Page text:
Tongue-tie and breastfeeding – can mums and babies experience difficulties?

tongue tie

The technical term to describe tongue-tie is ankyloglossia (but we can stick to tongue-tie, can’t we?), and it’s a congenital anomaly that can reduce mobility of the tongue tip. It happens because the membrane connecting the underside of the tongue to the floor of the mouth (called lingual frenulum) is just a bit tighter and shorter than in most people. Although this is just proof that we are indeed all different, tongue-ties can vary in degree of severity – this is also due to where, under the tongue, the frenulum is attached (either towards the tip of the tongue or towards the back of the tongue). Essentially, tongue-tie has the potential to have different effects on different people, and difficulties in breastfeeding (and then later on in life, if the tongue-tie is severe and not corrected), eating and speech are the most common effects.

How can tongue-tie affect breastfeeding?

In order to achieve a good latch, a baby needs to latch onto both the nipple and the breast tissue around it, and their tongue needs to cover the lower gum to protect the nipple from damage. Babies with tongue-tie may have difficulties in opening their mouths wide enough to latch onto their mother’s breast properly, and in doing so they can ‘slide off’ the breast and chomp on the nipple with their gums. This is of course can be very painful for the mum, and it contributes to breaking the nipples, which can become sore, with ulcers and bleeding. And it’s not so great for the baby either – because the baby can’t stimulate the breast tissue well enough, they are not feeding efficiently, and this results in poor weight gain and frequent fussing and feeding.

How frequently do mums and tongue-tie babies experience difficulties?

According to a study conducted in 2000 by Messner et al on a small number of 36 infants with tongue-tie, approximately 25% of mothers reported encountering difficulties with breastfeeding, compared to only 3% of mothers in the control group. Among the difficulties they reported they listed:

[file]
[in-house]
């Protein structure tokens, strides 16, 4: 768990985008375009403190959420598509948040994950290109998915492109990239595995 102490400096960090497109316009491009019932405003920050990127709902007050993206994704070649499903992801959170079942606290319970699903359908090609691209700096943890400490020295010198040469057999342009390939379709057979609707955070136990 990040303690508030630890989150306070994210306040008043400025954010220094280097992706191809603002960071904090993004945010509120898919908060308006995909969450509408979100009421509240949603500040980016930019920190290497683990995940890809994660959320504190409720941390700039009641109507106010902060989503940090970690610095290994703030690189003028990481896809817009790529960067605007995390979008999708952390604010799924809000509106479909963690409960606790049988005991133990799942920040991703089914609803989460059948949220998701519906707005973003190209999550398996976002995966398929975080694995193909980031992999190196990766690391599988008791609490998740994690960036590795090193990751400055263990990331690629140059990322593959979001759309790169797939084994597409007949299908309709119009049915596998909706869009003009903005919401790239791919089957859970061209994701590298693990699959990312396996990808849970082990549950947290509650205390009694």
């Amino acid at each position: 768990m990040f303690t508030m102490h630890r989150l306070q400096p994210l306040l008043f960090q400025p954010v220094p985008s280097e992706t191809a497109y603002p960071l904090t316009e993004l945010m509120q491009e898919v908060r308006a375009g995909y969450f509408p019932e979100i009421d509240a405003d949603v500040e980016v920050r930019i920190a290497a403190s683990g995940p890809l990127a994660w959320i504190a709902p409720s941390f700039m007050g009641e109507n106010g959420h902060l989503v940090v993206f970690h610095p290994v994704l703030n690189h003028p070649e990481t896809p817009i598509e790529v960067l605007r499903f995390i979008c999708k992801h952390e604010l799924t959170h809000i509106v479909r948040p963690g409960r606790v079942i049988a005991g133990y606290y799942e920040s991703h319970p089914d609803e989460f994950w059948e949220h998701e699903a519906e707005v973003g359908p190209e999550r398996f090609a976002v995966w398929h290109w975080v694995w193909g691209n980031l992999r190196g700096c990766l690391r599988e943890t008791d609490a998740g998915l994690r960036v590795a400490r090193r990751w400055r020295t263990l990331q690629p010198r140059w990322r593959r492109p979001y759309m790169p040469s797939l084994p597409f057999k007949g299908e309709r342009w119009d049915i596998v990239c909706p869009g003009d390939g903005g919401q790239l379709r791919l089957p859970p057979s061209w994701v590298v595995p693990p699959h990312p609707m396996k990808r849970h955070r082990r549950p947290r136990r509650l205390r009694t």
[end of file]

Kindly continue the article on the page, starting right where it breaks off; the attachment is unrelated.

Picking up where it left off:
• Longer lasting nipple pain (for longer than 6 weeks);
  • Difficulty in baby latching on or staying latched on onto the mother’s breast.

How can tongue-tie be identified and what can you do about it?

If you suspect that your baby may have tongue-tie, you should contact your midwife, infant feeding / lactation specialist, health visitor or GP. It can sometimes be difficult to diagnose tongue-tie in a baby – it is possible for a health professional to either miss or misdiagnose a tongue-tie, as not all cases may as clear and unmistakeable as we’d like them to be. For example, something called a ‘posterior tie’ can be a bit harder to detect than an ‘anterior’ one (where the frenulum is attached almost to the tip of the tongue, giving it a typical heart shape when the tongue is pushed out).

Unfortunately, a misdiagnose can have important consequences for a family – if the parents trust that their baby doesn’t have tongue-tie and continue to attempt various solutions to improve breastfeeding, which they find unsuccessful, they might interrupt breastfeeding before they (and their baby) are ready, and this can cause stress and anxiety. Luckily, various organisations in the UK are calling for more professionals to be better trained to recognise and deal with tongue-tie in an attempt to create a more robust service and support network and guarantee a more consistent experience for parents.